A family in Italy is for life; members typically look after each other with parents trying to preserve their material possessions for their children to inherit; however, the saying “parenti serpenti” is widely used; it translates into relatives are snakes referring to poisonous relationships which lead to several family sagas.
Linguistically speaking, it is worth noticing that the noun parents is a false friend of parenti (relatives) and translates in Italian into genitori.
Italian values and belief
The dominant religion in Italy is Roman Catholicism; this is not surprising given that the Vatican City is located in the heart of Rome and that it is the residence of the Pope. The Vatican is a State on its own and its residents and working people benefit from exclusive tax reliefs and discounts on goods.
What are some Italian beliefs?
Roman Catholics and other Christians make up 80% of the population of Italy, although only one third of those are practising Catholics. The other 20% of the population, according to the Central Intelligence Agency, is made of Muslims, Agnostic s and Atheists.
Families generally gather for religious occasions such as baptisms, first communions, confirmations and weddings. The invitation is typically extended to a large number of relatives invited to enjoy a luscious lunch or dinner which takes the whole day or evening as it consists of three starters, two main pasta dishes and one or two main dishes, two side dishes, sorbet, cake, fruits, coffee and amaro (a digestive liquor).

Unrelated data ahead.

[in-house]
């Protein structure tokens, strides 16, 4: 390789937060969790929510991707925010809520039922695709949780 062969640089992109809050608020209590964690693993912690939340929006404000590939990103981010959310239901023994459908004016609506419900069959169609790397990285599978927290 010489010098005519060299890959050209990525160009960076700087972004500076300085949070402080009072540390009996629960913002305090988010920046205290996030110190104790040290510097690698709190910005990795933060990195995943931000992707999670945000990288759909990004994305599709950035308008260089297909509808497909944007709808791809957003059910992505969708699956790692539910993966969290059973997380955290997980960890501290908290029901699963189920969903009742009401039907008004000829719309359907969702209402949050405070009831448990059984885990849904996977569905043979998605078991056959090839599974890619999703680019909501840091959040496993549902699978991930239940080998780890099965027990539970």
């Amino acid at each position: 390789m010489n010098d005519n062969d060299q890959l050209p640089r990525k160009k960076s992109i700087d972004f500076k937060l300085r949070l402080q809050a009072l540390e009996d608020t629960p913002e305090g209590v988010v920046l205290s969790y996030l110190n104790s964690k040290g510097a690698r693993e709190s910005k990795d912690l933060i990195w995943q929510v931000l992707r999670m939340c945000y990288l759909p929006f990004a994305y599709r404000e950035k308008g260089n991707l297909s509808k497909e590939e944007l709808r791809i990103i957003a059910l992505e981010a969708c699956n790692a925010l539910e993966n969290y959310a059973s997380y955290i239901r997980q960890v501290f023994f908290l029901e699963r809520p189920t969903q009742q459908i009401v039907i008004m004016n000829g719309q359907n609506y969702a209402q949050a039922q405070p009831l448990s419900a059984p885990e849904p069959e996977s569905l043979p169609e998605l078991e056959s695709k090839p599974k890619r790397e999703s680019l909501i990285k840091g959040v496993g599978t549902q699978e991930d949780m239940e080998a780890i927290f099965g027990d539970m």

A fun fact is Italians like to dress up to go to Church on a Sunday and secretly criticise each other‘s outfits. The priest is highly regarded by the senior members of the family and might be invited to celebrate the religious occasions after he has officiated at the functions.
Italian Values and Traditions
Italian traditions are mostly linked to religion, though a few pagan ones are also included in the Italian Holiday Calendar. Moreover, each city and town has a local religious festivity. During celebrations the patron Saint statue is carried by believers and taken from one church to another, on their shoulders, during a folkloristic procession.
This is what the national holiday calendar looks like:
1st of January – Many Italians take the first day of the year off to sleep in, relax after a long night of revelling. Restaurants and shops are mostly closed.
6th of January – The Epiphany
Marked by the popular tradition of la befana, an old witch on a broomstick who brings children candies and coal (black-coloured sugar candies). In theory, good children are supposed to receive candies and the naughty ones coal. In reality, the calza, a long sock left hanging from the chimney or placed on the table the night before, contains both candies and coal as children are fascinated by the latter only available during this festivity.
In Rome this tradition is celebrated in piazza Navona with a fun fair loved by all children.